Aye Write will go ahead this year after an “unexpected” donation of £65,000 from the charitable foundation established by the late Euromillions winner, Colin Weir.

A spokesperson for the charity said the cancellation of the Glasgow book festival was “unthinkable.”

It will operate on a far smaller scale than normal, with a number of stand-alone events taking place throughout the year, rather than over the course of ten days as it did last year when around 175 authors appeared in more than 120 events.

The funding has also secured this year’s Wee Write, the book festival for children and young people.

READ MORE: Aye Write book festival cancelled after rejected funding bid

Events include appearances from Holywood a-lister Alan Cumming, the award winning novelist Lionel Shriver and an in conversation event with Nicola Sturgeon and Val McDermid.

The Herald: Former first minister Nicola Sturgeon chairs an event with comedian Janey Godley at the Aye Write

Last month, Glasgow Life, the organisers of the festival said they had been forced to cancel after a bid to secure £77,500 from Creative Scotland was rejected.

At the time, the council-run arms-length organisation said the delivery of the festival was entirely “dependent on securing external funding.”

Without the money from the funding body they had no choice but to cancel this year’s events.

The news was greeted with dismay by writers and book lovers.

Douglas Stuart, the award-winning author of Shuggie Bain, said it was "unacceptable" that his home city of Glasgow might not have a literary festival.

Taking to X for the first time in a year, the writer said Aye Write was “not just about one city or one festival, it’s about a nation’s pride in her art.”

“It’s about working class access to literature – and let’s not be coy here: working class people are crucial to Scottish literature. Get a haud of yersels. And let Glasgow be great,” he said.

The first event confirmed in the new lineup is an event with author Damian Barr and playwright James Ley.

They have worked together on adapting Mr Barr’s memoir, Maggie & Me, for the stage.

The two men will be in conversation with Jackie Wylie, the Artistic Director of the National Theatre of Scotland on 30 April.

GT Karber, whose “Murdle” books have proved a hit with puzzle fans will be in Waterstones on 16 May.

LBC broadcaster and author of How They Broke Britain, James O’Brien, will be in conversation with Catherine Salmond, the Editor of the Herald on 17 May at Glasgow Royal Concert Hall.

The event with Ms McDermid and the former first minister will take place in The Old Fruitmarket on 21 May.

David Nicholls, whose books include One Day, recently adapted by Netflix, will be at the Glasgow Royal Concert Hall on 14 June.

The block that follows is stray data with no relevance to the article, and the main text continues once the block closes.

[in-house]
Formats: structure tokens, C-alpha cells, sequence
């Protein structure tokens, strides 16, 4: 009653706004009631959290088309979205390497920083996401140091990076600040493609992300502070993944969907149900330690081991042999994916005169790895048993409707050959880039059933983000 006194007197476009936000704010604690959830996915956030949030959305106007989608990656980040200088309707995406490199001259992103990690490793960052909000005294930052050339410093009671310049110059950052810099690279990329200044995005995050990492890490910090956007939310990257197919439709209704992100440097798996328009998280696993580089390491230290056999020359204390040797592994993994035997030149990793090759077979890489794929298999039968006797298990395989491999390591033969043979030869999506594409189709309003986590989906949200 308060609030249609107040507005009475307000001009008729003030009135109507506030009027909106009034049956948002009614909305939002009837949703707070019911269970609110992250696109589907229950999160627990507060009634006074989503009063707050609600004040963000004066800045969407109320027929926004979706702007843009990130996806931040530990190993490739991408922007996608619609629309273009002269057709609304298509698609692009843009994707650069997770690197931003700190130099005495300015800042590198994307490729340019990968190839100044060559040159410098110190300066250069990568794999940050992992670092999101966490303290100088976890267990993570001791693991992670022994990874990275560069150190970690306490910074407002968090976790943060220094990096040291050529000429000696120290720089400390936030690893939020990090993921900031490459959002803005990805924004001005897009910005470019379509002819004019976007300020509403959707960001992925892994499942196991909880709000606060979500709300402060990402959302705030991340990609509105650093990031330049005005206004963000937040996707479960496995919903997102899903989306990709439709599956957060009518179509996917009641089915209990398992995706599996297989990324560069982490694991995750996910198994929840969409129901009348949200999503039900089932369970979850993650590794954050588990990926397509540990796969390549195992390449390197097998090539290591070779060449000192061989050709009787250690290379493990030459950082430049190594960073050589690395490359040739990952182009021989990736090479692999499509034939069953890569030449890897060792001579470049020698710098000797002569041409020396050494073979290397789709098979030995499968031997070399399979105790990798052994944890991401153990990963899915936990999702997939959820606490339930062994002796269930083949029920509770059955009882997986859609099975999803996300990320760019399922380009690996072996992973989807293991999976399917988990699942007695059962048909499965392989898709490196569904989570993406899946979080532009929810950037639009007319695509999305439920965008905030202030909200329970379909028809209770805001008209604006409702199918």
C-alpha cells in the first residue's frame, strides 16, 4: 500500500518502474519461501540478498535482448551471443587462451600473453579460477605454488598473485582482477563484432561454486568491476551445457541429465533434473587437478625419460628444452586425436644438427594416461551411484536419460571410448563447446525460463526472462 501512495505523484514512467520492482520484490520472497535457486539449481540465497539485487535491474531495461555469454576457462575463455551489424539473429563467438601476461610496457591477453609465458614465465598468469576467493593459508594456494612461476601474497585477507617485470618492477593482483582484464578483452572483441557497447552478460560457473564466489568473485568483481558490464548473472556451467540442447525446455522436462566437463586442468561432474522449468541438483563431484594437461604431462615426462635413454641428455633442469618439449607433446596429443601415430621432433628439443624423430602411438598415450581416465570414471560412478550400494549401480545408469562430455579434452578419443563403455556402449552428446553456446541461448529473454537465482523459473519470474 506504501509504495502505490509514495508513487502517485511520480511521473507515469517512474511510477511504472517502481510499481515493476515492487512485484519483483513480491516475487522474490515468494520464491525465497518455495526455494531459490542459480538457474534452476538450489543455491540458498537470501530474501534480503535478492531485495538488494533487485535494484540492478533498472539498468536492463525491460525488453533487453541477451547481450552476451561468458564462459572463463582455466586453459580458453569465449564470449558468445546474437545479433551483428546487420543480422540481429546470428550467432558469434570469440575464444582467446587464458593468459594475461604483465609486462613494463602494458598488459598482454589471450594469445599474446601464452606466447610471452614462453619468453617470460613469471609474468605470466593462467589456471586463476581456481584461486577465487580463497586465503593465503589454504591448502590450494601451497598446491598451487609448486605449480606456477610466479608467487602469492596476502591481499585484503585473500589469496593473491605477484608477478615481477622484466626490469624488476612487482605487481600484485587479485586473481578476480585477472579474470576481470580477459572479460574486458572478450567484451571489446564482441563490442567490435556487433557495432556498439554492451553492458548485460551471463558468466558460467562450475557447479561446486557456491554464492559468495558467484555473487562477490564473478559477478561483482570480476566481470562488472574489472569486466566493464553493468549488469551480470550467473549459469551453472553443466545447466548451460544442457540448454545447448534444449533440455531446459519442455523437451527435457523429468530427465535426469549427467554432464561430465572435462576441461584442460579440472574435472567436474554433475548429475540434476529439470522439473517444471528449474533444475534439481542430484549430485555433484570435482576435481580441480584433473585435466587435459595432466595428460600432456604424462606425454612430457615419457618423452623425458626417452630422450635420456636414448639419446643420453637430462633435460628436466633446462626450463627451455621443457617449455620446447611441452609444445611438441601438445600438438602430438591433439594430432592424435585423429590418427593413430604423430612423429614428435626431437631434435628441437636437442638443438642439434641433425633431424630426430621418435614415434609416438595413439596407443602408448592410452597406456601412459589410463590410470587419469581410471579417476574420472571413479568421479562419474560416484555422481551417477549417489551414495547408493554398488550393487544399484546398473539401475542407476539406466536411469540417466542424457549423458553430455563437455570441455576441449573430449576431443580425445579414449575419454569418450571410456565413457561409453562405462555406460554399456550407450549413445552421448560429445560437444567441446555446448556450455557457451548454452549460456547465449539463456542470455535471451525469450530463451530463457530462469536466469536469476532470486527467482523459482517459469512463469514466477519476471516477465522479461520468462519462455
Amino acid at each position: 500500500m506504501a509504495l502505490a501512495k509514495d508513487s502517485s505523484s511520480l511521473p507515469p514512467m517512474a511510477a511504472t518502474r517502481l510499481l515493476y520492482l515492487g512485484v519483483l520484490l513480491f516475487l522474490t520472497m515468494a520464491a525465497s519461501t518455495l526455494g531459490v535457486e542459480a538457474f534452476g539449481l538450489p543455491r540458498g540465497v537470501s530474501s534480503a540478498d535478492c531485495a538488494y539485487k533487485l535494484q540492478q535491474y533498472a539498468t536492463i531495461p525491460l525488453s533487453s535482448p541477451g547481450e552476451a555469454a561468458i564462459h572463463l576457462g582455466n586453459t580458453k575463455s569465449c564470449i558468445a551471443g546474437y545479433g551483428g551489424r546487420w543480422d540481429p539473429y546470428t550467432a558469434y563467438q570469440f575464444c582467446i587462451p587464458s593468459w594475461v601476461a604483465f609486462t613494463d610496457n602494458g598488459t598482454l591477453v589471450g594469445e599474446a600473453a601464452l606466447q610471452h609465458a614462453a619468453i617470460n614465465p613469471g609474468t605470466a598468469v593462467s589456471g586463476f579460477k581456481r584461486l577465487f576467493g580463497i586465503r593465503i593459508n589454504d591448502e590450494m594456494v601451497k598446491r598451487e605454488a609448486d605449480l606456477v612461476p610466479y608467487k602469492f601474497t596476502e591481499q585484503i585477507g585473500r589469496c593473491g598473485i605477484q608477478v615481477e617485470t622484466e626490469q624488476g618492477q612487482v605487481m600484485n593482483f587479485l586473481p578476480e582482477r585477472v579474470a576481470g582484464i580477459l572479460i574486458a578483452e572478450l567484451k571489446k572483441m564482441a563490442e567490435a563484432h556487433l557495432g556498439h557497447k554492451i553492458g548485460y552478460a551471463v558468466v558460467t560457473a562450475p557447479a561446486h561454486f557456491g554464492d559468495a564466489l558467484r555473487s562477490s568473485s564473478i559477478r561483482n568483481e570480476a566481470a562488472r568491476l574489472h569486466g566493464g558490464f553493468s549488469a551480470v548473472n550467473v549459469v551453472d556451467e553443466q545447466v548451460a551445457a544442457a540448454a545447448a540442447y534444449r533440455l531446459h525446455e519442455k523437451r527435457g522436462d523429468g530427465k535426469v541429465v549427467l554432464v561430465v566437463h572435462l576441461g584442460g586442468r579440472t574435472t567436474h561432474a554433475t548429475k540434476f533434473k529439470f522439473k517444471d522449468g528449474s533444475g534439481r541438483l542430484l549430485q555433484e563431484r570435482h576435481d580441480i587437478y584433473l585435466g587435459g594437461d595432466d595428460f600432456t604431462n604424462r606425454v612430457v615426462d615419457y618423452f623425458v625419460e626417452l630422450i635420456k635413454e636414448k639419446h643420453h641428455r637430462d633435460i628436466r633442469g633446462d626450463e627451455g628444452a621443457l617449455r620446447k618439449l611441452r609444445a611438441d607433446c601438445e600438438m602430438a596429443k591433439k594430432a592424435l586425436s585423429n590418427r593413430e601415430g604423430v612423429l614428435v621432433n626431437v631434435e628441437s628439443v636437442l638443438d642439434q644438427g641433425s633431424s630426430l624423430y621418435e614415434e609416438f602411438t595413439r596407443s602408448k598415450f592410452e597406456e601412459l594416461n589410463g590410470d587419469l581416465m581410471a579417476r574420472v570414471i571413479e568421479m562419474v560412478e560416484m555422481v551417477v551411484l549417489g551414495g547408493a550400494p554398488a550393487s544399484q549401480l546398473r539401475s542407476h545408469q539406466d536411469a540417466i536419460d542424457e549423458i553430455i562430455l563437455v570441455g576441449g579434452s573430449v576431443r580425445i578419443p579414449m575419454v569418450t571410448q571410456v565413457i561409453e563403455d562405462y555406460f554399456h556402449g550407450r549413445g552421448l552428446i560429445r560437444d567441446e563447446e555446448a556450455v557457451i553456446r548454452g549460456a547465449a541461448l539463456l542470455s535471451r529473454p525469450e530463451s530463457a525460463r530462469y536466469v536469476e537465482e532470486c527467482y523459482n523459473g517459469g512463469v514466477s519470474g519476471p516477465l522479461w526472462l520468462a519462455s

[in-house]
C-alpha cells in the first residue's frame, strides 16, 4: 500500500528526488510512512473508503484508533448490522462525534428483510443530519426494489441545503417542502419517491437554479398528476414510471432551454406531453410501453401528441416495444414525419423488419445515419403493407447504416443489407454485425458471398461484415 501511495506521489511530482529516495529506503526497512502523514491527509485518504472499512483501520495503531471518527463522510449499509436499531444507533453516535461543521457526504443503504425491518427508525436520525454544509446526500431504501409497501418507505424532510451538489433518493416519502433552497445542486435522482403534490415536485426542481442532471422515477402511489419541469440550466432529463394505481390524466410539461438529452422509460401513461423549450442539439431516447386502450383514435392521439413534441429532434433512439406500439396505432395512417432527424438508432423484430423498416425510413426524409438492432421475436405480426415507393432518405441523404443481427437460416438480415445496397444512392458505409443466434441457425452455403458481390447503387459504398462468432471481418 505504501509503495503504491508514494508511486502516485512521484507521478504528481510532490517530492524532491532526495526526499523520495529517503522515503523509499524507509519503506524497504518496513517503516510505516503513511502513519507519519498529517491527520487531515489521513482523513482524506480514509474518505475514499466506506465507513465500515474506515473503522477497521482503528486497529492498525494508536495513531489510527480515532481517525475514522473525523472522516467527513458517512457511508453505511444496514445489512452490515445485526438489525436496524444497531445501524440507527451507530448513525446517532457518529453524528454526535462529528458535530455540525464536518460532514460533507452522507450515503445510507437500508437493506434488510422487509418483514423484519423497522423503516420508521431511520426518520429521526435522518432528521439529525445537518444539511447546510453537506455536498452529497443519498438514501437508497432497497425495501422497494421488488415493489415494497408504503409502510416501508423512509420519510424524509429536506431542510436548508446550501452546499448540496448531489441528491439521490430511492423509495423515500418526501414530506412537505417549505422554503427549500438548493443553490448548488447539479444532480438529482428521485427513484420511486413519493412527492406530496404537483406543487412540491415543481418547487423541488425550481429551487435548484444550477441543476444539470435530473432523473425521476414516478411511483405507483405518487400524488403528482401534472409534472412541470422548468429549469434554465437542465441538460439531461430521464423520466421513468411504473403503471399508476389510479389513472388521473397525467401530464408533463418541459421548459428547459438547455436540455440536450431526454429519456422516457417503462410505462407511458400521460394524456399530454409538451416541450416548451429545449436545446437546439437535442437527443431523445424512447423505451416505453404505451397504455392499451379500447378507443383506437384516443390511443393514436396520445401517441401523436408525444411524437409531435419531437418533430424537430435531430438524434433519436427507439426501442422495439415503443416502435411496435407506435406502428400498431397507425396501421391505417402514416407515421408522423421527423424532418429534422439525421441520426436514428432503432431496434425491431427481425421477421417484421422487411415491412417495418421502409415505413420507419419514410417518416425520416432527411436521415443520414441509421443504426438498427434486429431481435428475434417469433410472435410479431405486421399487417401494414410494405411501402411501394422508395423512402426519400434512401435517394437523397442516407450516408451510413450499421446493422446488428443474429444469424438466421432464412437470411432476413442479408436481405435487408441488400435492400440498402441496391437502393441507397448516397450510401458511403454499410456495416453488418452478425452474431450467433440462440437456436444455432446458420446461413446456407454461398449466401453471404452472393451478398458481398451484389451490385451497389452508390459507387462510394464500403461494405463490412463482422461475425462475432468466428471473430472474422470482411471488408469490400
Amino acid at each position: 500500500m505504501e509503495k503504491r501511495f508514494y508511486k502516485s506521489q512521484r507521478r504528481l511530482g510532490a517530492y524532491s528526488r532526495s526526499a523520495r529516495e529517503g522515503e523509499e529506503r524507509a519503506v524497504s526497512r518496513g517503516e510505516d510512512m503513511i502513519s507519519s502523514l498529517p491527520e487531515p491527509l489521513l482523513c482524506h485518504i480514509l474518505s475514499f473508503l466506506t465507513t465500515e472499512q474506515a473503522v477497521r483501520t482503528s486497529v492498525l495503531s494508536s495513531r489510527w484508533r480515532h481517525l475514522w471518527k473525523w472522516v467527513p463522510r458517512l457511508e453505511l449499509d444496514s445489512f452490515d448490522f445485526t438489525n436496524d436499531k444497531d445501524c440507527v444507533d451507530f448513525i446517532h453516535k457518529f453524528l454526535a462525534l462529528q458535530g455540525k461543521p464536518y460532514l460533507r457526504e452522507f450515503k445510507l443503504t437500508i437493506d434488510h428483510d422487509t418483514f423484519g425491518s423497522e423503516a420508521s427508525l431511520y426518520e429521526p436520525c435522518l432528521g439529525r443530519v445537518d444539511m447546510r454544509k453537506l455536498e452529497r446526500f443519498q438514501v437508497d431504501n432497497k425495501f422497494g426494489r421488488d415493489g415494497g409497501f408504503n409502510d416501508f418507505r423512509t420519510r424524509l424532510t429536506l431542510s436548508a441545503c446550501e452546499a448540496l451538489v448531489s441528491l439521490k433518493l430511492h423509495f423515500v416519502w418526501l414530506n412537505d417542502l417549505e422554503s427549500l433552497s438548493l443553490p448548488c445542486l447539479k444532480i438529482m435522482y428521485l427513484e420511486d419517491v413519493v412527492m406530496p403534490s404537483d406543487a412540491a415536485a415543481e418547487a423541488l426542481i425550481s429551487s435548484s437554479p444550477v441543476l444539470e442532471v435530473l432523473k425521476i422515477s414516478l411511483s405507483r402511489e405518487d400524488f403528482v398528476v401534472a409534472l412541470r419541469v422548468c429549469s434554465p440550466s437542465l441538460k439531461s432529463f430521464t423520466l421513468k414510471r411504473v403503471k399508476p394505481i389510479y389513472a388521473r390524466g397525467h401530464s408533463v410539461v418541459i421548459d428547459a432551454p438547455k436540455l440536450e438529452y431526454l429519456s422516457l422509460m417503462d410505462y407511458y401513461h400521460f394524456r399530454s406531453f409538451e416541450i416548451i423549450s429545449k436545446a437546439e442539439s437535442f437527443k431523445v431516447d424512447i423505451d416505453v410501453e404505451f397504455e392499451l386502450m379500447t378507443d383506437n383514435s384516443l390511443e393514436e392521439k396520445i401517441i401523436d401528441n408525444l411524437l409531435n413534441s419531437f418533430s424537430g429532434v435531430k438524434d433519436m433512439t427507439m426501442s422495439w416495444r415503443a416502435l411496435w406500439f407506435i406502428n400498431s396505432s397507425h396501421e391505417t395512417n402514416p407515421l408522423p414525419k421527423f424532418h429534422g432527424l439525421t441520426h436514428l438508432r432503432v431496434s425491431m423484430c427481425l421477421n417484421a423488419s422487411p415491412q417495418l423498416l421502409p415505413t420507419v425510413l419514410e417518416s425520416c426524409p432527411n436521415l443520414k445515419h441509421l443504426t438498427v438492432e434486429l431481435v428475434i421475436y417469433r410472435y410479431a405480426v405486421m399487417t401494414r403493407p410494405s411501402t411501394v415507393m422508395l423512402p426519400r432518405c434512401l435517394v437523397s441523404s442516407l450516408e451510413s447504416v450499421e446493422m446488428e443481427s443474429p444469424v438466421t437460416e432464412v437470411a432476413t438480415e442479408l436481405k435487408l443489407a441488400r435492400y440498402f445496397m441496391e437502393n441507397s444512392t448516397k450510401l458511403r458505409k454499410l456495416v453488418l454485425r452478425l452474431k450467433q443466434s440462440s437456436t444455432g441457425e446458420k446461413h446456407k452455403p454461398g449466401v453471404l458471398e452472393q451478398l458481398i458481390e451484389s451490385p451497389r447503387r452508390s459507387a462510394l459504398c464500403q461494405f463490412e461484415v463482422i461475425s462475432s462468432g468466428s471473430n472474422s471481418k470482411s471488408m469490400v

Mr Cumming will be reunited with his former double act partner Forbes Masson for an event at Glasgow Royal Concert Hall on 8 August.

The Herald: Forbes Masson and Alan Cumming at the Tron

Tickets are due to go on sale at 10am today on the festival website.

Organisers say more events are expected. 

Wee Write will go ahead in autumn this year “on a smaller scale” with more details “available in the coming months.”

READ MORE: Aye Write book festival must be saved - and quickly

Bailie Annette Christie, Chair of Glasgow Life, said: “Aye Write is a much-loved festival, which is apparent from the outpouring of support over the past few weeks. The generous donation from the Colin Weir Charitable Foundation means it can continue to have a positive impact on Glaswegians and people throughout Scotland.”

A spokesman for the Colin Weir Charitable Foundation said: “We are pleased to be able to support Aye Write to put on a programme of great events in 2024.

"It was unthinkable that Aye Write should be silenced until next year. Happily, the donation means that won’t be the case.”

Glasgow Life has said they are continuing to develop a multi-year funding application to Creative Scotland for future festivals.

They say if this bid is successful then Aye Write should return in full in 2025, 2026 and 2027.

However, the arts funding body has warned that money is limited with only around 30% of applications to their open fund likely to be successful.

Last week, Susan Aitken, the SNP leader of Glasgow City Council, hit out at Creative Scotland, saying that the city does not get any significant support from the national agencies based in Edinburgh.

Writing in a column for our sister paper, The Glasgow Times, the councillor said: “Aye Write is a perfect illustration of this: an event of national cultural significance, rooted in our city and its venues and reliant on our expertise for its success.

“But it’s also an example of how Glasgow does so much of the heavy lifting ourselves, with comparatively little support from national governments and agencies. Glasgow punches well above our weight within Scottish culture and it’s high time that got the recognition it deserves.”

Mr Weir and his wife at the time, Christine, won £161m on the EuroMillions in July 2011.

He died following kidney complications in December 2019, aged 72.

Shortly before his death, he helped saved Partick Thistle, brokering a secret £2million deal, which saw him take over the Glasgow club, with his 55% majority share then gifted to fans.